This article was published online on May 3, 2021.
Death comes, and the soul, dragged blinking from its nest of nerves, perceives its dimensions for the first time. It swoops; it stretches; it delights; it trails its wing tips in a dazzling, boundless sea. And all the dichotomies, all the infernal dualities—mind/body, I/you, subject/object, wanting/getting—are finally, finally resolved.
But what if there were something we could do about them while we’re alive? What if through, say, very determined bicycling, or running up mountains, or doing push-ups on our knuckles, we could override ourselves? Forget ourselves, and so transcend these binaries that bedevil us?
This is the theme, or one of them, of Alison Bechdel’s rather astonishing new graphic memoir. The Secret to Superhuman Strength is an account of Bechdel’s lifelong pursuit of nondual bliss through vigorous-to-the-point-of-violent physical activity: the dharma of working out, you might call it.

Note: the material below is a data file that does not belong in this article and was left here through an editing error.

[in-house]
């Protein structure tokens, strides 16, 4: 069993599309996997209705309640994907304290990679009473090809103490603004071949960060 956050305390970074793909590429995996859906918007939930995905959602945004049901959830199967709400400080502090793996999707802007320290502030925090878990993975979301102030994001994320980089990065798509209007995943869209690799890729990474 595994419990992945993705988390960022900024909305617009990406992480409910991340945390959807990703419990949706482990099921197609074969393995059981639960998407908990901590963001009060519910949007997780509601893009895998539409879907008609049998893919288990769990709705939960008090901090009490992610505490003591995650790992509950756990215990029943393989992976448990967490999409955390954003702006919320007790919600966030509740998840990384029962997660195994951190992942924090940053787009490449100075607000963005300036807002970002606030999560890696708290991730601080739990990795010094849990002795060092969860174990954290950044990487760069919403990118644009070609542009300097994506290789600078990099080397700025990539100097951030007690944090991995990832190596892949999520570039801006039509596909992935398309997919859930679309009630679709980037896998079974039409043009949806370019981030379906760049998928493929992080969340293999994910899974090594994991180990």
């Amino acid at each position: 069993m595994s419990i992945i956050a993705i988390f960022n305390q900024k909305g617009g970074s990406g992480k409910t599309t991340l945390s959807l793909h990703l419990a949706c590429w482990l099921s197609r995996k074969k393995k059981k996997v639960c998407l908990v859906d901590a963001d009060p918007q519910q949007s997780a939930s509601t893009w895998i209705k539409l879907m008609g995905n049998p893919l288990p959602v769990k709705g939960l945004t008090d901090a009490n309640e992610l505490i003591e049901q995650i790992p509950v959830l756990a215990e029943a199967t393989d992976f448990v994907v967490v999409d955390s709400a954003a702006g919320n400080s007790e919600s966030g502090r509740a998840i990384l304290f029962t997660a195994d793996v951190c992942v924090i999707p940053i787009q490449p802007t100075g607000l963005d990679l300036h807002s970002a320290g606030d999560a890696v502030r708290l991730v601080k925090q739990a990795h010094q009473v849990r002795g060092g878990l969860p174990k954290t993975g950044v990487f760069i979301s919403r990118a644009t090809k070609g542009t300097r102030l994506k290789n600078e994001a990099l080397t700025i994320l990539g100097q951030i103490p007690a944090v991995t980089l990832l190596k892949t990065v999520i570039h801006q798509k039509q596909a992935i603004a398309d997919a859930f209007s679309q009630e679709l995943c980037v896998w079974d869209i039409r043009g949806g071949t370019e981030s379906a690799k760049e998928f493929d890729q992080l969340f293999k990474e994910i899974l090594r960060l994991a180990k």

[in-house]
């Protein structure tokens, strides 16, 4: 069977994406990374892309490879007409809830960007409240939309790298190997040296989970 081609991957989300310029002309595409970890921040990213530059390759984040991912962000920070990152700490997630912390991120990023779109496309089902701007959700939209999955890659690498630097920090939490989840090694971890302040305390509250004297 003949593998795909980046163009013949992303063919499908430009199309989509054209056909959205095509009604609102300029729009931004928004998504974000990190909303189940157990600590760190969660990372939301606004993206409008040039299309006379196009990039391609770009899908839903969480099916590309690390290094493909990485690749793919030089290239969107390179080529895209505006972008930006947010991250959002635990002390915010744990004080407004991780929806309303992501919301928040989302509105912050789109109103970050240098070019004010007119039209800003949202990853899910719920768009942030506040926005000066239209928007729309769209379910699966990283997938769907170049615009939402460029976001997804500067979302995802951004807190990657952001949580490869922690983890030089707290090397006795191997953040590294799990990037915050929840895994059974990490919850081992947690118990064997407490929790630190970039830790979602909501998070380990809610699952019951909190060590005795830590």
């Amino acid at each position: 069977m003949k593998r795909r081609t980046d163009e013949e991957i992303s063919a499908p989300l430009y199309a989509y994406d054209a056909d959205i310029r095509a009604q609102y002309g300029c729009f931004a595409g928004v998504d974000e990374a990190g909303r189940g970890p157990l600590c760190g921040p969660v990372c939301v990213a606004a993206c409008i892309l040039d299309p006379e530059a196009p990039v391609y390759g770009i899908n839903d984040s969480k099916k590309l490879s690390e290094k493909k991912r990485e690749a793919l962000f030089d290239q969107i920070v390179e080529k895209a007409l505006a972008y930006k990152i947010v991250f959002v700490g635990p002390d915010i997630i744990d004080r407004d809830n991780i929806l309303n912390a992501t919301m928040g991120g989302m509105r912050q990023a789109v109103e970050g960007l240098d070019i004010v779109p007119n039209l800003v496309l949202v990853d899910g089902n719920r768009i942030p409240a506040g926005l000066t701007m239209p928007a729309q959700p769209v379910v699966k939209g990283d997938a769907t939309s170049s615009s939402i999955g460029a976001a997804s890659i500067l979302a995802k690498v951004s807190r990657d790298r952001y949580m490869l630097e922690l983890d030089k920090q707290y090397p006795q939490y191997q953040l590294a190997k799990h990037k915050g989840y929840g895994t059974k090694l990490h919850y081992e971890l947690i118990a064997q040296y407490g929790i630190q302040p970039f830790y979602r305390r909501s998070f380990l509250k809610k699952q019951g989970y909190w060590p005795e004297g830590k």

The big questions have always preoccupied Bechdel, the memoirist of Fun Home fame. In one of my favorite sequences in the book, she is in the bathroom, age 9 or so, sitting on the lid-down toilet, clipping her toenails and staring at her cat. She is wondering whether her cat has a soul. “He was definitely conscious,” runs the text. “But perhaps not conscious of himself as a self, as I was.” The cat stares back at her with his small, humorless cat face. Bechdel stands up and looks at herself in the bathroom mirror. “I deduced that the soul must therefore consist in this self-consciousness. How I envied the cat. God knew, no one was more self-conscious than I was.” The cat leaves.